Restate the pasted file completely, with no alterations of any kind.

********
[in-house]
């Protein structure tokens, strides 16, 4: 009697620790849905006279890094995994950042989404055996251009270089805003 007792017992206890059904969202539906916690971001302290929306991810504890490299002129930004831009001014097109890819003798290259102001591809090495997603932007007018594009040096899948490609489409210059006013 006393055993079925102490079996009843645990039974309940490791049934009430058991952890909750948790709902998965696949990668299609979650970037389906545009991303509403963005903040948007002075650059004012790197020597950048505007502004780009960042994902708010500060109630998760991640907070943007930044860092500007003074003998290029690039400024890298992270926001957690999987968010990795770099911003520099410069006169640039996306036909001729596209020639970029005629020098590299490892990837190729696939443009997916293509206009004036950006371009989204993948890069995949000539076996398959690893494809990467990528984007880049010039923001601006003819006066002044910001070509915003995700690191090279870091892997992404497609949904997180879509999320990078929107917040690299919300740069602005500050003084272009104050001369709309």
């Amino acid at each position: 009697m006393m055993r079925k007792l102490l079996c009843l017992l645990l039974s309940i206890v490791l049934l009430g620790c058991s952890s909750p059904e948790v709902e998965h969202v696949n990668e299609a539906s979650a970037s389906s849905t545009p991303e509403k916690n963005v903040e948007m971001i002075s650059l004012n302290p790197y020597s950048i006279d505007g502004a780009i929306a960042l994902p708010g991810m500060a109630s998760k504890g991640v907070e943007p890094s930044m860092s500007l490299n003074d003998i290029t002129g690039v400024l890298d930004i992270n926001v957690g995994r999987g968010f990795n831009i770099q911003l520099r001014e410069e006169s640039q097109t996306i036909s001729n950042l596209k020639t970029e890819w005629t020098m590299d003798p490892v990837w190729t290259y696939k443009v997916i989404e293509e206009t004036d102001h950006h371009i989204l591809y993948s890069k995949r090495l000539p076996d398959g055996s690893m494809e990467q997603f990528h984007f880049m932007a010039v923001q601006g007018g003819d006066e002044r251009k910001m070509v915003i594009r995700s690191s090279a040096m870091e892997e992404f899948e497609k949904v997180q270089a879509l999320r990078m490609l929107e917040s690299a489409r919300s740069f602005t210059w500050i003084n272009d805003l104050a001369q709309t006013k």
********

[in-house]
């Protein structure tokens, strides 16, 4: 009697620790849905006279890094995994950042989404055996251009270089805003 007792017992206890059904969202539906916690971001302290929306991810504890490299002129930004831009001014097109890819003798290259102001591809090495997603932007007018594009040096899948490609489409210059006013 006393055993079925102490079996009843645990039974309940490791049934009430058991952890909750948790709902998965696949990668299609979650970037389906545009991303509403963005903040948007002075650059004012790197020597950048505007502004780009960042994902708010500060109630998760991640907070943007930044860092500007003074003998290029690039400024890298992270926001957690999987968010990795770099911003520099410069006169640039996306036909001729596209020639970029005629020098590299490892990837190729696939443009997916293509206009004036950006371009989204993948890069995949000539076996398959690893494809990467990528984007880049010039923001601006003819006066002044910001070509915003995700690191090279870091892997992404497609949904997180879509999320990078929107917040690299919300740069602005500050003084272009104050001369709309």
């Amino acid at each position: 009697m006393m055993r079925k007792l102490l079996c009843l017992l645990l039974s309940i206890v490791l049934l009430g620790c058991s952890s909750p059904e948790v709902e998965h969202v696949n990668e299609a539906s979650a970037s389906s849905t545009p991303e509403k916690n963005v903040e948007m971001i002075s650059l004012n302290p790197y020597s950048i006279d505007g502004a780009i929306a960042l994902p708010g991810m500060a109630s998760k504890g991640v907070e943007p890094s930044m860092s500007l490299n003074d003998i290029t002129g690039v400024l890298d930004i992270n926001v957690g995994r999987g968010f990795n831009i770099q911003l520099r001014e410069e006169s640039q097109t996306i036909s001729n950042l596209k020639t970029e890819w005629t020098m590299d003798p490892v990837w190729t290259y696939k443009v997916i989404e293509e206009t004036d102001h950006h371009i989204l591809y993948s890069k995949r090495l000539p076996d398959g055996s690893m494809e990467q997603f990528h984007f880049m932007a010039v923001q601006g007018g003819d006066e002044r251009k910001m070509v915003i594009r995700s690191s090279a040096m870091e892997e992404f899948e497609k949904v997180q270089a879509l999320r990078m490609l929107e917040s690299a489409r919300s740069f602005t210059w500050i003084n272009d805003l104050a001369q709309t006013k």